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Fighting the Flu

Avoid Getting Sick While Taking Care of Loved Ones

Eunice Singletary, MD, FACEP

Vice Chair, American Red Cross Scientific Advisory Council

When someone in the household gets sick with the flu it is hard, though not impossible, to stop the spread of germs.

Avoiding contact with those who have the flu is easier said than done when someone in the house gets sick. Everyone wants to provide care and comfort for loved ones when they aren’t feeling well. Fortunately, there are many ways for parents and caregivers to minimize the spread of germs and the flu virus.

When caring for someone who has the flu, designate one person in the household as the caregiver. This helps to minimize contact with the entire household and lessen the chances of spreading the illness.

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To help stop the spread of germs, the caregiver should wash their own hands regularly and after contact with the sick person and avoid touching their own face, particularly eyes, nose, and lips. The caregiver should also keep everyone’s personal items separate. All household members should avoid sharing pens, papers, clothes, towels, sheets, blankets, food, and eating utensils unless they have been cleaned between uses.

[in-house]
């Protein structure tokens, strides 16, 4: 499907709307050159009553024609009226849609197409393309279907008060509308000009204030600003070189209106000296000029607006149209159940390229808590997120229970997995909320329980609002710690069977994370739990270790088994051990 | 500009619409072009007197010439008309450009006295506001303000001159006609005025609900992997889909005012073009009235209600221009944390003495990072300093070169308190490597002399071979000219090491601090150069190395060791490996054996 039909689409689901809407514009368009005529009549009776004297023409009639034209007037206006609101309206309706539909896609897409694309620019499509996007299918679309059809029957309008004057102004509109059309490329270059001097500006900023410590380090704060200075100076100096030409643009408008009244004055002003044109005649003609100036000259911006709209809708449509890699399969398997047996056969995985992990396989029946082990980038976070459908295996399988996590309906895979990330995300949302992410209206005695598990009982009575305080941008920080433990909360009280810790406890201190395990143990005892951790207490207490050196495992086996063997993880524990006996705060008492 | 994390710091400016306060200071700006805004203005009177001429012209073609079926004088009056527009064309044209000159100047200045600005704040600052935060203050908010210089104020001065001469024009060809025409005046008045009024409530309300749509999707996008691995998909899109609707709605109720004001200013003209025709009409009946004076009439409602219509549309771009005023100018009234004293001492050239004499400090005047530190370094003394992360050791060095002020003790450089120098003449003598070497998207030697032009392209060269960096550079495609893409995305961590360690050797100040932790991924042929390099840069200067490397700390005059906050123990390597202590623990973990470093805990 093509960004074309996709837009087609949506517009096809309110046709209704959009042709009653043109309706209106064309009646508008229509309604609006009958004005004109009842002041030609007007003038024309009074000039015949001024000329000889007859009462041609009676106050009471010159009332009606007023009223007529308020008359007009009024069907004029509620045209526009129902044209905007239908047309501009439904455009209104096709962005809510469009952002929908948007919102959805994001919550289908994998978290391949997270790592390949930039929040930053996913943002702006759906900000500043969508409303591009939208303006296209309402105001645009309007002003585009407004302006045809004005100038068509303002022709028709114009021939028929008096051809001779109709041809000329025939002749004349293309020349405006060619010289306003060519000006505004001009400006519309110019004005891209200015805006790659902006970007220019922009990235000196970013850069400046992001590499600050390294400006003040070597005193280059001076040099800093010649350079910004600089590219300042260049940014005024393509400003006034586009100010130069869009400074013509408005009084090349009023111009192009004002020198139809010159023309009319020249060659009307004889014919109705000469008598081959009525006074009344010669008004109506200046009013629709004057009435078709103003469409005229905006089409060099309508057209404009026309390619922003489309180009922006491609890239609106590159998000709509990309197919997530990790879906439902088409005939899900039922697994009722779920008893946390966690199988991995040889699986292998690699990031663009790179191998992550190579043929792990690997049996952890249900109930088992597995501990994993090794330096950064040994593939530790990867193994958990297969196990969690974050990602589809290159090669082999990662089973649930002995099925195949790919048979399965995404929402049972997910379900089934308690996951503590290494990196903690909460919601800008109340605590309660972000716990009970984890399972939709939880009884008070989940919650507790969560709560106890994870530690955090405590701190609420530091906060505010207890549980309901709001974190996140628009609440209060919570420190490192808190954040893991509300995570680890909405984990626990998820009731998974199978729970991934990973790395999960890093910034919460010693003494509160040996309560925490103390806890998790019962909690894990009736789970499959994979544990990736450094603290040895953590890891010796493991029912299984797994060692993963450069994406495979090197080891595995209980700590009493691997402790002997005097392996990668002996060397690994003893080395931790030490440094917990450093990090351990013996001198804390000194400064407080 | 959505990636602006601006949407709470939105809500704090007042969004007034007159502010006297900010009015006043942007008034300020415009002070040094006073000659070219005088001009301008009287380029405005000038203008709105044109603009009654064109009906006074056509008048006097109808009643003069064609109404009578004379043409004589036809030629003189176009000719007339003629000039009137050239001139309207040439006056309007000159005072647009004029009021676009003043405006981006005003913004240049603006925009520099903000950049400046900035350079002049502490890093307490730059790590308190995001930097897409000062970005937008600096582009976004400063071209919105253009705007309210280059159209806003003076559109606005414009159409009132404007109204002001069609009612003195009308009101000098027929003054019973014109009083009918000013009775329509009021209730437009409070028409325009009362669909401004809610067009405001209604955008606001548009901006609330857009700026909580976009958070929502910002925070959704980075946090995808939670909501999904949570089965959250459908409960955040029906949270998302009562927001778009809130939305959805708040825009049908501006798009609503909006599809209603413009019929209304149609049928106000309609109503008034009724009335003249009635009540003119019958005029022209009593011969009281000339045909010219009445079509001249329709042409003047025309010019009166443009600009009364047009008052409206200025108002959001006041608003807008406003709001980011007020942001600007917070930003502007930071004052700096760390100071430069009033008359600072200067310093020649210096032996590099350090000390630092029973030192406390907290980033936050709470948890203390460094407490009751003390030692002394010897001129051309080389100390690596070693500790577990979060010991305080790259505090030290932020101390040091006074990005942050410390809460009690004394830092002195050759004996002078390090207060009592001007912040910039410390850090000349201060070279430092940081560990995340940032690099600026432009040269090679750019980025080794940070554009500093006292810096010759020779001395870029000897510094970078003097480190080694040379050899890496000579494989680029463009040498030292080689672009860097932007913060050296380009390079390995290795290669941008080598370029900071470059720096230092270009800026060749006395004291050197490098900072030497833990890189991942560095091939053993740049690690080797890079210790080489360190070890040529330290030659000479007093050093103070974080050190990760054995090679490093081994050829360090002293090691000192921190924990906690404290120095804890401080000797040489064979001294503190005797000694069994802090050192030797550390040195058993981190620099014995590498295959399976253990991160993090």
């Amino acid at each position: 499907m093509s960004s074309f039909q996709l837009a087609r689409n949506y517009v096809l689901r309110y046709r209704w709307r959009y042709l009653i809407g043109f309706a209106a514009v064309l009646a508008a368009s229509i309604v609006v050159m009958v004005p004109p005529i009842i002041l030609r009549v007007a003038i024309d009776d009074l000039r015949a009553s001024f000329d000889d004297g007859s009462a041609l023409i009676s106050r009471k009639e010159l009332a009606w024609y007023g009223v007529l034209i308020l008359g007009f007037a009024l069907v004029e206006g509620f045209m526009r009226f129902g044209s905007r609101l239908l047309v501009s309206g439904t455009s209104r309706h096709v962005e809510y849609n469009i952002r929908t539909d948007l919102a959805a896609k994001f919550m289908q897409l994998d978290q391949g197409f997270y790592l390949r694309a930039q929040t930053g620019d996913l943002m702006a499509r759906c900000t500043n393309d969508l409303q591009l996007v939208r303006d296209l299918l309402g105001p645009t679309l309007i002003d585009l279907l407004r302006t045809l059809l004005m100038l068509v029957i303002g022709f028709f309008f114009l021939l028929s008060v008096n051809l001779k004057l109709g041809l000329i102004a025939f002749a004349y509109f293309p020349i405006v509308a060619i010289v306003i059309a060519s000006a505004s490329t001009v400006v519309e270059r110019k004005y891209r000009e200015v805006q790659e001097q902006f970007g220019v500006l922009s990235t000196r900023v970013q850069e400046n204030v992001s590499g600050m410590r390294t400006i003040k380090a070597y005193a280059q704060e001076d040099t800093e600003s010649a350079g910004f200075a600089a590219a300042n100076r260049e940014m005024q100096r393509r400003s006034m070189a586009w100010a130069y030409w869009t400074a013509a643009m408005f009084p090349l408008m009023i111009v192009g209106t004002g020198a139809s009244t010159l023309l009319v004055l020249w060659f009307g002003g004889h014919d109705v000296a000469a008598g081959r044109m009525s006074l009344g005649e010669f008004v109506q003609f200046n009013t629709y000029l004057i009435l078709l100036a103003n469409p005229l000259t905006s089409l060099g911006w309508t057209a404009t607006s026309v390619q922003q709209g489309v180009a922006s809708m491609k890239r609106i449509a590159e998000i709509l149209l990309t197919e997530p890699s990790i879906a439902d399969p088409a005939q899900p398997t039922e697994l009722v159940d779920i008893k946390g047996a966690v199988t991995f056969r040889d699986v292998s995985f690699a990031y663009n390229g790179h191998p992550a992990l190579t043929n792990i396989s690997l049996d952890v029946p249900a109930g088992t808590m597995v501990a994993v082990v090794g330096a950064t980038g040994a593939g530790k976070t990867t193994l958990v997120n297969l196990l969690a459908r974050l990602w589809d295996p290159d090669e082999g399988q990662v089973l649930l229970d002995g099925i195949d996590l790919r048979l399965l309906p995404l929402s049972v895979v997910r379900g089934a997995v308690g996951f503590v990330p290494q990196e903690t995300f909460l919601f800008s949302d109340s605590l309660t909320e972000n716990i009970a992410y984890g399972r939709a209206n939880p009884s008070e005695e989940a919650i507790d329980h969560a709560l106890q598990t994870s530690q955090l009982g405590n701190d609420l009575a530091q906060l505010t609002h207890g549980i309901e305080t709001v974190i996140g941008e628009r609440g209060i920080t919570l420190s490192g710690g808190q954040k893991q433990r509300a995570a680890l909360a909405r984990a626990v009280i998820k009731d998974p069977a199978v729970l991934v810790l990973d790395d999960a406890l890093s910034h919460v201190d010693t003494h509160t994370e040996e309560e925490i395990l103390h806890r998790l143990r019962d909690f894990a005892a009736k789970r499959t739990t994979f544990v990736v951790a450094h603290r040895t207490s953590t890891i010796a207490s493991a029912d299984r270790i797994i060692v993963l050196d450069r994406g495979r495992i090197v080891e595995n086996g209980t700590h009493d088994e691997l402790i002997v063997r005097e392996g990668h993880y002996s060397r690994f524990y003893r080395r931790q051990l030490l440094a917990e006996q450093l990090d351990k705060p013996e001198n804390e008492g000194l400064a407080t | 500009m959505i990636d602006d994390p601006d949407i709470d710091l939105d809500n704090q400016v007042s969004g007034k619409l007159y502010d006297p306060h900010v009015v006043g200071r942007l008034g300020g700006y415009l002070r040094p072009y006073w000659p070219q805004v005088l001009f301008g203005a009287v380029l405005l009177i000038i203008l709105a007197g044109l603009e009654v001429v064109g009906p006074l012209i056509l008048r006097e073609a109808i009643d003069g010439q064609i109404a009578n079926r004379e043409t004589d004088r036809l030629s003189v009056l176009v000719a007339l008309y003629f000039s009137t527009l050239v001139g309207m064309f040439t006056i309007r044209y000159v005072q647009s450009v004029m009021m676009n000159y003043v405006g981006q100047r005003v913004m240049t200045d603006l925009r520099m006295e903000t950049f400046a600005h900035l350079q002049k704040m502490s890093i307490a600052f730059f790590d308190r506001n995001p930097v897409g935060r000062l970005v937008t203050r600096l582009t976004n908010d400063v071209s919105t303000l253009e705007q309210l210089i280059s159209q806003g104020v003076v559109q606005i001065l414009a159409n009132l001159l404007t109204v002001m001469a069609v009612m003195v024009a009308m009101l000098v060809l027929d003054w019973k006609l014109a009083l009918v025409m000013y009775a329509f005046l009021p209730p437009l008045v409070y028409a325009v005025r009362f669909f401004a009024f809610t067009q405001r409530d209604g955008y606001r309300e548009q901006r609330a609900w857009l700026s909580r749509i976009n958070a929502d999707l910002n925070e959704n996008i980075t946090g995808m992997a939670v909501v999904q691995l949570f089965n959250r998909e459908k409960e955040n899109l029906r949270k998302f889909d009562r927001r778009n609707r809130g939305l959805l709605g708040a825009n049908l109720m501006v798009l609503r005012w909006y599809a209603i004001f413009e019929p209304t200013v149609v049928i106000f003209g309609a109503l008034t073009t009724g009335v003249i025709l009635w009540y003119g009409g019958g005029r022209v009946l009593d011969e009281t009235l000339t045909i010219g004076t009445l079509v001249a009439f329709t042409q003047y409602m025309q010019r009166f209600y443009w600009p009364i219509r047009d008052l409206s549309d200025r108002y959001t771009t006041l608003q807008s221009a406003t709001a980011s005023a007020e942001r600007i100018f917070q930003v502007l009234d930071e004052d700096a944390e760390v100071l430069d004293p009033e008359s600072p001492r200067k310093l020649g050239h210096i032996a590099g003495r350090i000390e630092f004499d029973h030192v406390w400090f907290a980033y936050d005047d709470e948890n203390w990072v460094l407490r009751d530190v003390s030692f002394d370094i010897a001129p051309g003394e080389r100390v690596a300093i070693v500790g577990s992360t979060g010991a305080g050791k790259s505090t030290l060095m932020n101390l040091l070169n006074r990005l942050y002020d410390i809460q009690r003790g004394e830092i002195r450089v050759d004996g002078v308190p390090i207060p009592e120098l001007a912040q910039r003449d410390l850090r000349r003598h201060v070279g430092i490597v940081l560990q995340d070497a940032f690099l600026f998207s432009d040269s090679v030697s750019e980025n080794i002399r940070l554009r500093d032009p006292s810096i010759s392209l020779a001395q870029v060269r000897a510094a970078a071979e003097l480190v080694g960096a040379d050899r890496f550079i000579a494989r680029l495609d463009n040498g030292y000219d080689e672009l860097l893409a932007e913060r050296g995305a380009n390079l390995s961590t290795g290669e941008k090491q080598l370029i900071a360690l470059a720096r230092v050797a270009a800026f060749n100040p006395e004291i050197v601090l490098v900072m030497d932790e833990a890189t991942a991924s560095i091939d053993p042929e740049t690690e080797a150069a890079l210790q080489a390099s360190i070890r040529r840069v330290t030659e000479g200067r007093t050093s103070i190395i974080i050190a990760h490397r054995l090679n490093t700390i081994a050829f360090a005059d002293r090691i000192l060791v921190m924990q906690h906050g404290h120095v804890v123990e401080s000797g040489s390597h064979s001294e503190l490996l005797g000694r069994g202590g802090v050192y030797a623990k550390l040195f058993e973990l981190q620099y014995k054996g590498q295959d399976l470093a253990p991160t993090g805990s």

It is important to disinfect doorknobs, switches, handles, computers, telephones, toys, and other surfaces that are commonly touched around the home. Dishes and clothes can be washed as normal using very hot water and soap. It’s also important to wash hands after handling dirty laundry. Also, wear disposable gloves when in contact with, or cleaning up, body fluids. It’s not possible to remove all danger when a loved one in the household gets sick with the flu, but there are ways to seriously minimize risk to everyone else.

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